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Your Beermonger: You Can’t Always Get What You Want

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Editor’s Note: This sponsored column is written by Nick Anderson, beermonger at Arrowine (4508 Lee Highway).

“It’s not that easy to find people who know what you need done. But that’s what we’re doing, moving in a direction that will allow us to increase production if we wanted to. And I don’t actually want to. I don’t want to be a larger brewer. I just sort of want to build a playground…”

“I just feel like I’m managing chaos all the time.”

“‘Why don’t you just move into an industrial park? Why don’t you grow? You guys could sell so much beer.’ They come from the point of view that business has a responsibility to meet their desires as opposed to business having a responsibility to create a positive-feedback loop that meets its own desires.”

“From day one I’ve been saying that we are part of a neo-American ideal, which is the opposite of infinite, boundless growth.”

–Shaun Hill, Hill Farmstead, Vanity Fair.

“’People can’t understand why we don’t want to grow our brewery,’ she said, ‘That’s the American way.’”

“We built what we could afford … we didn’t go beyond our means at the time. With hindsight, yeah it would be nice to have room for another tank or something but at the same time, (there is) the comfort level, the financial comfort level. We knew exactly where we needed to be.”

“I cannot force a retailer to charge a certain price, but we can certainly not sell them beer anymore…”

Natalie Cilurzo, Russian River Brewing Company, The Press Democrat.

A short column this week, because with a topic like this, a high word counts only lead to trouble.

It’s a new week, so there’s another “controversy” in craft beer — and this time, our area is involved! Bourbon DC held an event this past Tuesday night featuring the beers of Hill Farmstead from Vermont. Hill Farmstead beers are currently considered to be some of the best in the world (I couldn’t say, as I’ve never tried any of them), are notoriously hard to get a hold of, and have no distribution in our area.

Bourbon took advantage — with no malice or harm intended, it should be said — of D.C. laws that allow retailers/restaurants/bars to “direct import” beers that have no wholesale representation as long as the appropriate import/sales taxes are paid. Shaun Hill got word of the event on Twitter and was none too pleased with what he saw as his beers being “smuggled” into the District. This, in turn, set off round number who-the-hell-is-keeping-count-anymore of the classic “It’s legal so it’s OK”/”Just because you can doesn’t mean you should” craft beer debate created by D.C.’s unique alcohol laws.

It’s easy to dismiss complaints from brewers like Hill and others who have spent lots of time and energy shutting down sales of their beers on eBay, Craigslist, and at retail in markets they have not entered into agreements to be distributed in. It’s easy to say business is business, and that there are worse things for brewers to deal with than demand for their product.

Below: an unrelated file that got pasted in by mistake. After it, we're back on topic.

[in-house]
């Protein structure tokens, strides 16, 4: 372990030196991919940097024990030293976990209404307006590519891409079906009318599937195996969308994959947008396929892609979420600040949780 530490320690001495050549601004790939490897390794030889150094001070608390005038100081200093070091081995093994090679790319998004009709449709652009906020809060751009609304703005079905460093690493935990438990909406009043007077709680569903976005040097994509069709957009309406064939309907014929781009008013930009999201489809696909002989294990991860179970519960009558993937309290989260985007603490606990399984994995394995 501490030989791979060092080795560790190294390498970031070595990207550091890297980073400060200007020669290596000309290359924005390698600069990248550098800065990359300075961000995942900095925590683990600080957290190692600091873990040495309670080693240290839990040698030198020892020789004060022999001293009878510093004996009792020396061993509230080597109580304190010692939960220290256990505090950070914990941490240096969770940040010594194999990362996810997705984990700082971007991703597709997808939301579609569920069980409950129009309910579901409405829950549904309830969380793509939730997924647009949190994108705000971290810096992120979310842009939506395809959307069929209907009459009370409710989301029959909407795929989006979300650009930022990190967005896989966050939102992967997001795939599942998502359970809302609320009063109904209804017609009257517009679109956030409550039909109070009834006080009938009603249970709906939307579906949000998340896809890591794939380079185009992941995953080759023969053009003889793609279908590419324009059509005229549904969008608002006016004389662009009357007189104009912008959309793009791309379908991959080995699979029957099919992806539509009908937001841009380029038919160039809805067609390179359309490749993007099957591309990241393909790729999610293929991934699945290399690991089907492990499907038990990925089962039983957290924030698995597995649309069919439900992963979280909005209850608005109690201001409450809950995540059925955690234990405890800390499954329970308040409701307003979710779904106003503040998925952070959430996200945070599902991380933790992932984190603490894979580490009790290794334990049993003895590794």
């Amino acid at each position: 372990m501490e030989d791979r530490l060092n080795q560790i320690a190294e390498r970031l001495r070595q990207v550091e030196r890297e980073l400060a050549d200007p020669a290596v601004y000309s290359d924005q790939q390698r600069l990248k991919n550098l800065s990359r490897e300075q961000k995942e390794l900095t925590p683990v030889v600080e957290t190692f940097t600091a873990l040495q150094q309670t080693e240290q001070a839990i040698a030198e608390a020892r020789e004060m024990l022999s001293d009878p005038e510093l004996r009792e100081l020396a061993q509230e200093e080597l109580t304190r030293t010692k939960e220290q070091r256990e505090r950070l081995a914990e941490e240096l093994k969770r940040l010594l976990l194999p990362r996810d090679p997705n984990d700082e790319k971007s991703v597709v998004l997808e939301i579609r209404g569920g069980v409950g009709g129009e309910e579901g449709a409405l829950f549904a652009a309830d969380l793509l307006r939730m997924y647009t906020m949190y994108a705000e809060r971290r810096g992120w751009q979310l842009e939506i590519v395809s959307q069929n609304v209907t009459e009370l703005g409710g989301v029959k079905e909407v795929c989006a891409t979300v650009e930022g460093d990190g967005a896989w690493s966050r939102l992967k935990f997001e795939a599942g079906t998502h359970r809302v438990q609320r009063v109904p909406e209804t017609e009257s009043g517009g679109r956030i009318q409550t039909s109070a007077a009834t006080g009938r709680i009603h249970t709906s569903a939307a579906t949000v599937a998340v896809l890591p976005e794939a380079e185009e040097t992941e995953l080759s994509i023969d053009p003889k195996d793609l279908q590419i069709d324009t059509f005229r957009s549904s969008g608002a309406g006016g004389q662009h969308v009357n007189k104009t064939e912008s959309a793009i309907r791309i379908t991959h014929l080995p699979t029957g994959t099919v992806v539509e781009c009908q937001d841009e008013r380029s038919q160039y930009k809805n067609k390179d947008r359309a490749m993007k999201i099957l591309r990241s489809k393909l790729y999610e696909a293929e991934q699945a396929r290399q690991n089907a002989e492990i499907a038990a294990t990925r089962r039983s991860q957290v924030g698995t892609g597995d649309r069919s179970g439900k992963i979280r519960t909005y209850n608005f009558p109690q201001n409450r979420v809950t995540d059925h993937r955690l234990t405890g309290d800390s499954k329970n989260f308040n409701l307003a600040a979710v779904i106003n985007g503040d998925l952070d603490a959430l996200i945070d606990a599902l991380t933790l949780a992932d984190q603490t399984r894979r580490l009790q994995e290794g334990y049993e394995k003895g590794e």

But all too often, that’s not what is said. What is said by beer fans is said in angry, vitriolic screeds in forum posts or social media about people being overrated, whiny, snobbish, and worse — all the while wondering why these overrated whiny snobs won’t sell their beers to us.

Not all criticism is obscene or uncalled for, of course, and not every brewery objection comes from a humble, noble commitment to their “art.” Just do a basic web search and read some of the complaints from beer enthusiasts about breweries they can’t get in their area; then re-read the quotes above and the stories they come from. You may not agree with Shaun or Vinny and Natalie Cilurzo’s business philosophies, but do they sound unreasonable?

I’d posit that there is a way to handle the direct-import possibilities of D.C. that works for everyone: by building personal relationships with breweries, and respecting the wishes of those who don’t want to see their wares presented in a way they feel doesn’t allow them to make their best impression — even if those wishes have no basis in reality at all.

You can bring whatever you want into D.C.; it doesn’t advance the cause of the D.C. area in the greater beer community to do so, nor does it encourage anyone to establish distribution here. I’m already hearing rumors of world-class breweries killing bottle sales in various retail markets (and in one case the entire U.S.) because of illegal online sales and to a lesser extent incident like the one this week — there’s no need for the D.C.-area beer community to burn bridges before they’re built. Just my opinion.

No tasting notes this week, but I will say that Sierra Nevada’s new Harvest Single Hop 291 IPA is delicious, and there’s a new batch of Cigar City’s Hopped On The High Seas that uses a New Zealand variety I’d never heard of for dry-hopping — Kohatu, which is supposed to have the same tropical notes as other hops we’ve seen from New Zealand, but more subtle and earthy. Looking forward to trying it.

Until next time.

Nick Anderson maintains a blog at www.beermonger.net, and can be found on Twitter at @The_Beermonger. Sign up for Arrowine’s money saving email offers and free wine and beer tastings at www.arrowine.com/mailing-list-signup.aspx. The views and opinions expressed in the column are those of the author and do not necessarily reflect the views of ARLnow.com.

Community discussion guidelines: Our sponsored columns are written by members of the local business community. While we encourage a robust and open discussion, we ask that all reviews of the businesses — good or bad — be directed to another venue, like Yelp. The comments section is intended for a conversation about the topic of the article.

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